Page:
With a mischievous smile, Laura Linney is gleefully ruining a take. During a tense scene between her character, Cathy Jamison, who has Stage 4 melanoma, and her bipolar brother, Sean, played by John Benjamin Hickey, she makes her costar break down in giggles.
Whoever says cancer is no laughing matter hasn't seen The Big C, Showtime's irreverent comedy about a Minneapolis teacher, wife and mom who's trying not only to beat death but to live as fully as possible in whatever time she has left. The smartly written, beautifully cast show has earned a devoted fan base and critical plaudits, and three-time Emmy winner Linney has already snared a Golden Globe for her deft portrayal of the strong-willed Cathy.
The oft-repeated mantra at The Big C is "It's not a show about dying; it's a show about living." And for sure, Cathy lives large. In the first season she kept her illness a secret, booted her immature husband, Paul (Oliver Platt), and had an affair. "Cathy doesn't behave in a safe, by-the-numbers fashion," says Hickey, during a break on the set in Stamford, Connecticut. "A lot of people who are living with cancer love the funny, outrageous, sometimes controversial way that character deals." Executive producer Jenny Bicks, a survivor herself, says, "The writers take the kid gloves off when we talk about cancer, because when you've gone through it, it's not all tragic and dramatic. It can also be super strange and funny."
Season 2 has moved the story forward from summer to fall (each season covers three months of Cathy's life). "We may get a little darker this season, but we're not going to stray too far from our comedic roots," Bicks promises. Modeling Elisabeth Kübler-Ross' famous five stages of grief, Cathy has progressed from denial to anger and she's fighting for her life with a vengeance. With true — bordering on obnoxious — grit, she pushes her way into a clinical trial run by brusque doc Atticus Sherman, played by Alan Alda. "I love Alan Alda," says Linney, who, as a producer, has a hand in casting. "I've wanted to work with him for years."
In the trial, Cathy bonds with Lee (Hugh Dancy), whom Bicks describes as "a laid-back Buddhist — her [melanoma] mole mate/soul mate." The relationship doesn't please her husband. And while the Jamison marriage is back on track, "don't expect Paul to grow up instantly," says Platt. "That would be boring. He's still the guy who doesn't think things through and puts himself in situations he shouldn't." Coming up: Financial troubles and large medical bills lead to some ill-advised illicit activities.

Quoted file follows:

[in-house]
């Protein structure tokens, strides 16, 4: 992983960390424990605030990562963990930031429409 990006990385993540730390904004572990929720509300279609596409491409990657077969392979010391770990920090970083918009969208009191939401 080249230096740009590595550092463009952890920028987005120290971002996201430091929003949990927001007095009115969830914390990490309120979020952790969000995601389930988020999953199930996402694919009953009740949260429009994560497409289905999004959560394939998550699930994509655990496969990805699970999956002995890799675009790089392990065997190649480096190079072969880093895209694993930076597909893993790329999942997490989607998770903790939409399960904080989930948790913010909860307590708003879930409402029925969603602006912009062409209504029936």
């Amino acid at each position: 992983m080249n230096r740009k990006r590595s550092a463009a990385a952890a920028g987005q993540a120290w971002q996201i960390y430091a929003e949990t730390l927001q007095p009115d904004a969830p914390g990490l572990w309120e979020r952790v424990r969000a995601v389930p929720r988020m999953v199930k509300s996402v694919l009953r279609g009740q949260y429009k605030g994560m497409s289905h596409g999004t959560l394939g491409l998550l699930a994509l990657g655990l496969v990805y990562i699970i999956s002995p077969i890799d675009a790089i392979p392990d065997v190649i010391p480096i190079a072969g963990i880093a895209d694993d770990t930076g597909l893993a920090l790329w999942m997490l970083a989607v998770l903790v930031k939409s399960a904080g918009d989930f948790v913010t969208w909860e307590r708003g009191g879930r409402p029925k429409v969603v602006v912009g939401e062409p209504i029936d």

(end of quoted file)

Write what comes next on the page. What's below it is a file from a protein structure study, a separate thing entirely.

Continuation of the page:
While Cathy is all about a cure, her mentally ill brother believes his meds are too numbing. But besotted by the baby his girlfriend Rebecca (Cynthia Nixon) is carrying, he agrees to do the responsible thing. "Sean and Rebecca try to make a go of it as a couple," says Bicks. "They're oddly suited in a sweet way."
In a bit of small-worldism, Hickey played the first man who slept with Nixon's character, Miranda, on Sex and the City. "We're old bed buddies," jokes the actor, who just won a Tony for The Normal Heart. Bicks, a producer on Sex,asked Nixon to play Rebecca, a role the actress is clearly relishing. "She's different from what I've done," Nixon says, "a rootless party girl who in some ways is totally lost. She's also an incredibly selfish handful who pushes all of Cathy's buttons."
Cathy's life takes yet another turn when her student Andrea (Gabourey Sidibe) moves in after her parents leave town. The free-spirited teen gets her first boyfriend, Myk (Boyd Holbrook), who works with Paul at his new job as a big-box-store salesman. "He's my first love interest on screen," Sidibe reveals. "Boyd is very sexy and I was so nervous when we had to kiss."
Although Linney wasn't in the market for a TV series when Showtime offered her the project, it was an immediate match. "I've been obsessing about the limited time allotted to a human being and what we do with that time," she says. "I thought this was a wonderful opportunity to explore these topics, especially in the context of comedy. To me, comedy is a way to cope with reality."
Is Cathy, with all her comic missteps, a hero? "Anyone who battles cancer is heroic," Linney says. "But she's not unique — she's one of millions of people. Hopefully, she will make people ask themselves — 'How would I behave? What would I do in that place?' That's good enough."
The Big C airs Mondays at 10:30/9:30c on Showtime.
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